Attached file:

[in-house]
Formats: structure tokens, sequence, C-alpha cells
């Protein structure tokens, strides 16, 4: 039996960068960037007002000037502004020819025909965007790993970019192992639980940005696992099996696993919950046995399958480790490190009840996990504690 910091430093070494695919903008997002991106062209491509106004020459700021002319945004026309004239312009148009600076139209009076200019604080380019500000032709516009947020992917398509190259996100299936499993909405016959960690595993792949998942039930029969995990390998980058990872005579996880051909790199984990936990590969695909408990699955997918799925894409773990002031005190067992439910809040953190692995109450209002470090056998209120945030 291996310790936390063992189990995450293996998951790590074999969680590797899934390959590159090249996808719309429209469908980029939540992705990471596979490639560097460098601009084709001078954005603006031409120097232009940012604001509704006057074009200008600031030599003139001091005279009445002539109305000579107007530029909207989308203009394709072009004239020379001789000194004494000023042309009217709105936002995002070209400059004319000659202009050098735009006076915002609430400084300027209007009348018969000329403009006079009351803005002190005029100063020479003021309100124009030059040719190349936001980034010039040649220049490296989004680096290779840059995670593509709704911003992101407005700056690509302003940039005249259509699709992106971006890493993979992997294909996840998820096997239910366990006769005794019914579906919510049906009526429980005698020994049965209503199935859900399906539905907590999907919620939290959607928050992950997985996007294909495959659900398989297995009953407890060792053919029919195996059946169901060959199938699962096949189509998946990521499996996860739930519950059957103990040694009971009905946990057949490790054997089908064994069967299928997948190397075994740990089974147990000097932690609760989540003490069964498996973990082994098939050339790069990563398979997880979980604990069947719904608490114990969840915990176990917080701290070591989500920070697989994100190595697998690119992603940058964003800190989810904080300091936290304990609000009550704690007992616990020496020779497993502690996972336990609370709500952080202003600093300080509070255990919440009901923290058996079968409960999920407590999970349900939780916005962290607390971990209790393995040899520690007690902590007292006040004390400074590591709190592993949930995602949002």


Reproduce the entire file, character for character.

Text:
[in-house]
Formats: structure tokens, sequence, C-alpha cells
């Protein structure tokens, strides 16, 4: 039996960068960037007002000037502004020819025909965007790993970019192992639980940005696992099996696993919950046995399958480790490190009840996990504690 910091430093070494695919903008997002991106062209491509106004020459700021002319945004026309004239312009148009600076139209009076200019604080380019500000032709516009947020992917398509190259996100299936499993909405016959960690595993792949998942039930029969995990390998980058990872005579996880051909790199984990936990590969695909408990699955997918799925894409773990002031005190067992439910809040953190692995109450209002470090056998209120945030 291996310790936390063992189990995450293996998951790590074999969680590797899934390959590159090249996808719309429209469908980029939540992705990471596979490639560097460098601009084709001078954005603006031409120097232009940012604001509704006057074009200008600031030599003139001091005279009445002539109305000579107007530029909207989308203009394709072009004239020379001789000194004494000023042309009217709105936002995002070209400059004319000659202009050098735009006076915002609430400084300027209007009348018969000329403009006079009351803005002190005029100063020479003021309100124009030059040719190349936001980034010039040649220049490296989004680096290779840059995670593509709704911003992101407005700056690509302003940039005249259509699709992106971006890493993979992997294909996840998820096997239910366990006769005794019914579906919510049906009526429980005698020994049965209503199935859900399906539905907590999907919620939290959607928050992950997985996007294909495959659900398989297995009953407890060792053919029919195996059946169901060959199938699962096949189509998946990521499996996860739930519950059957103990040694009971009905946990057949490790054997089908064994069967299928997948190397075994740990089974147990000097932690609760989540003490069964498996973990082994098939050339790069990563398979997880979980604990069947719904608490114990969840915990176990917080701290070591989500920070697989994100190595697998690119992603940058964003800190989810904080300091936290304990609000009550704690007992616990020496020779497993502690996972336990609370709500952080202003600093300080509070255990919440009901923290058996079968409960999920407590999970349900939780916005962290607390971990209790393995040899520690007690902590007292006040004390400074590591709190592993949930995602949002």